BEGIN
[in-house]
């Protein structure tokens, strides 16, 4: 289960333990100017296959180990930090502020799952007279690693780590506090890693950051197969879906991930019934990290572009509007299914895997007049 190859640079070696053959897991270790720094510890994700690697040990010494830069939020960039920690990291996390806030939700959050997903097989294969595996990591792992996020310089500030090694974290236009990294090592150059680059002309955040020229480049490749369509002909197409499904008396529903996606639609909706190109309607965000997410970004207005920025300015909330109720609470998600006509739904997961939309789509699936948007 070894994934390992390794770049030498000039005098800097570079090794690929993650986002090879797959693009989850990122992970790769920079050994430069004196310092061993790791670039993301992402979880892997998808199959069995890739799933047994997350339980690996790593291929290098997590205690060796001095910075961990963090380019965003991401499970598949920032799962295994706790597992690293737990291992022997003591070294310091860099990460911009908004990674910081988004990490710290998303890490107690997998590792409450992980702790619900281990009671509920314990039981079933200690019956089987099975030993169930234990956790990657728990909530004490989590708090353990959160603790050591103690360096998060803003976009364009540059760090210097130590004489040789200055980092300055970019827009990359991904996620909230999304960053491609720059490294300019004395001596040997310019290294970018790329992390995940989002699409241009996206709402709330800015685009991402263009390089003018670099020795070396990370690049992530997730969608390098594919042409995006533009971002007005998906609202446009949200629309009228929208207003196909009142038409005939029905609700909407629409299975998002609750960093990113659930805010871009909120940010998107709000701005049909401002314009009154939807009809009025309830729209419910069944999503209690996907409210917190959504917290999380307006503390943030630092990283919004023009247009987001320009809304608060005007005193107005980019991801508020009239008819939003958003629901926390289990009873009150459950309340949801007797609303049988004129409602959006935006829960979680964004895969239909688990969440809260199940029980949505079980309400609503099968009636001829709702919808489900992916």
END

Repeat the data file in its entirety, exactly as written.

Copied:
[in-house]
């Protein structure tokens, strides 16, 4: 289960333990100017296959180990930090502020799952007279690693780590506090890693950051197969879906991930019934990290572009509007299914895997007049 190859640079070696053959897991270790720094510890994700690697040990010494830069939020960039920690990291996390806030939700959050997903097989294969595996990591792992996020310089500030090694974290236009990294090592150059680059002309955040020229480049490749369509002909197409499904008396529903996606639609909706190109309607965000997410970004207005920025300015909330109720609470998600006509739904997961939309789509699936948007 070894994934390992390794770049030498000039005098800097570079090794690929993650986002090879797959693009989850990122992970790769920079050994430069004196310092061993790791670039993301992402979880892997998808199959069995890739799933047994997350339980690996790593291929290098997590205690060796001095910075961990963090380019965003991401499970598949920032799962295994706790597992690293737990291992022997003591070294310091860099990460911009908004990674910081988004990490710290998303890490107690997998590792409450992980702790619900281990009671509920314990039981079933200690019956089987099975030993169930234990956790990657728990909530004490989590708090353990959160603790050591103690360096998060803003976009364009540059760090210097130590004489040789200055980092300055970019827009990359991904996620909230999304960053491609720059490294300019004395001596040997310019290294970018790329992390995940989002699409241009996206709402709330800015685009991402263009390089003018670099020795070396990370690049992530997730969608390098594919042409995006533009971002007005998906609202446009949200629309009228929208207003196909009142038409005939029905609700909407629409299975998002609750960093990113659930805010871009909120940010998107709000701005049909401002314009009154939807009809009025309830729209419910069944999503209690996907409210917190959504917290999380307006503390943030630092990283919004023009247009987001320009809304608060005007005193107005980019991801508020009239008819939003958003629901926390289990009873009150459950309340949801007797609303049988004129409602959006935006829960979680964004895969239909688990969440809260199940029980949505079980309400609503099968009636001829709702919808489900992916």